My life was basically happy until I was a mid-teen-ager. My dad was not around, but my mother was a completely loving person. I think most of all what is good in me came from my mom. I grew up without any guilt and thinking I was a great person, because that is how I was treated. I was an A student, everything was easy. I used to dissect hamsters and frogs and always thought I would be in the healing arts.

The conflicts came in my teen-age years. My father died when I was 16. The week before he died, he had cleared our problems with each other, as if he had a premonition. He apologized for not being a father. He told how the war had destroyed his spirit. We cried and we cried and then he died. Heart attack. He was 52. He was a war victim. Another kind of war victim.

Whammo. There I was. I had lived overseas most of my life, I had never really been around civilians. I came back to Northern Virginia, and the civil rights movement had not started yet -- this was 1961, and the big march was in '63. I went to Wakefield High in Arlington, a school with a lot of racial tension, and I could not cope with the hate. People would say derogatory things about black people, and I would stand up in class and correct them, and I would get into a lot of trouble. Physical harm, ostracism, stuff that is rough on a teen-ager. Twice in my senior year in high school I was hospitalized for ulcers. My guts were eating out.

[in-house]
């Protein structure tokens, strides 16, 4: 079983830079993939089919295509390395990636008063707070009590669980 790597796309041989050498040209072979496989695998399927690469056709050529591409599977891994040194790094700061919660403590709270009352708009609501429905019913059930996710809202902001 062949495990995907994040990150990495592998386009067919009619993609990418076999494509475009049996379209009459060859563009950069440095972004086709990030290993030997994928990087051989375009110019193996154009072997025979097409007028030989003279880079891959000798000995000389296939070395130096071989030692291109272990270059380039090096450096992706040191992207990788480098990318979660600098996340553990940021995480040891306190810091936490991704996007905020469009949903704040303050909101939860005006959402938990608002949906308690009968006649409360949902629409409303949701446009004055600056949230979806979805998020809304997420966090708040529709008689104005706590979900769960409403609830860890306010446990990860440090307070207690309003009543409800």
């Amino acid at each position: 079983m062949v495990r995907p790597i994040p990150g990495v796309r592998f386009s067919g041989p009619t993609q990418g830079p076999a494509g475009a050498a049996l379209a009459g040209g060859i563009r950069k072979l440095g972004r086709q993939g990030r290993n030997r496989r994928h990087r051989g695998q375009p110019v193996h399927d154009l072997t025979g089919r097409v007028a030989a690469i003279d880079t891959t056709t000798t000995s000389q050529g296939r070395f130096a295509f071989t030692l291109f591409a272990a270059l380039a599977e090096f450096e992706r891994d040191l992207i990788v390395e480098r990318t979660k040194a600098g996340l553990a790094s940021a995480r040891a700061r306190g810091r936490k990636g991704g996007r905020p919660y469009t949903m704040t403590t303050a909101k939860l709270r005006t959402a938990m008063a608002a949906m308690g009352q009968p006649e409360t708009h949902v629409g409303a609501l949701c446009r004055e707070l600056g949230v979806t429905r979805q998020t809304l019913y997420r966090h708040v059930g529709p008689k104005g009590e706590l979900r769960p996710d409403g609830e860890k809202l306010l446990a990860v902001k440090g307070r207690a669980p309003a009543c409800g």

Then I started school at an egghead university, Sewanee, University of the South, and my uncle, who was the man I had adopted kind of as my father because I really respected him, blew his brains out.

I tried to kill myself. I used to walk to the edge of a cliff and try to write epic poems. I remember trying to write one to my girlfriend who had left me. Fortunately, I was long-winded -- I never finished it, and I told myself I couldn't jump until I finished it. I didn't want to die, but I acted that way.

So I committed myself to a mental hospital and in that hospital really turned my life around. My roommate was so much worse off than I was -- older, had three wives, 15 jobs, hallucinating terribly, never had visitors. I could not believe the pain of this person. For the first time in my life, I really empathized with another human being. I stepped out of my problems and into this other person's problems, and I realized how bad it could be if I let myself continue that way. I spent the rest of the hospitalization talking with all the other patients. I saw how they had alienated their support system -- the love -- from their lives. There was a recurrent theme of being alone.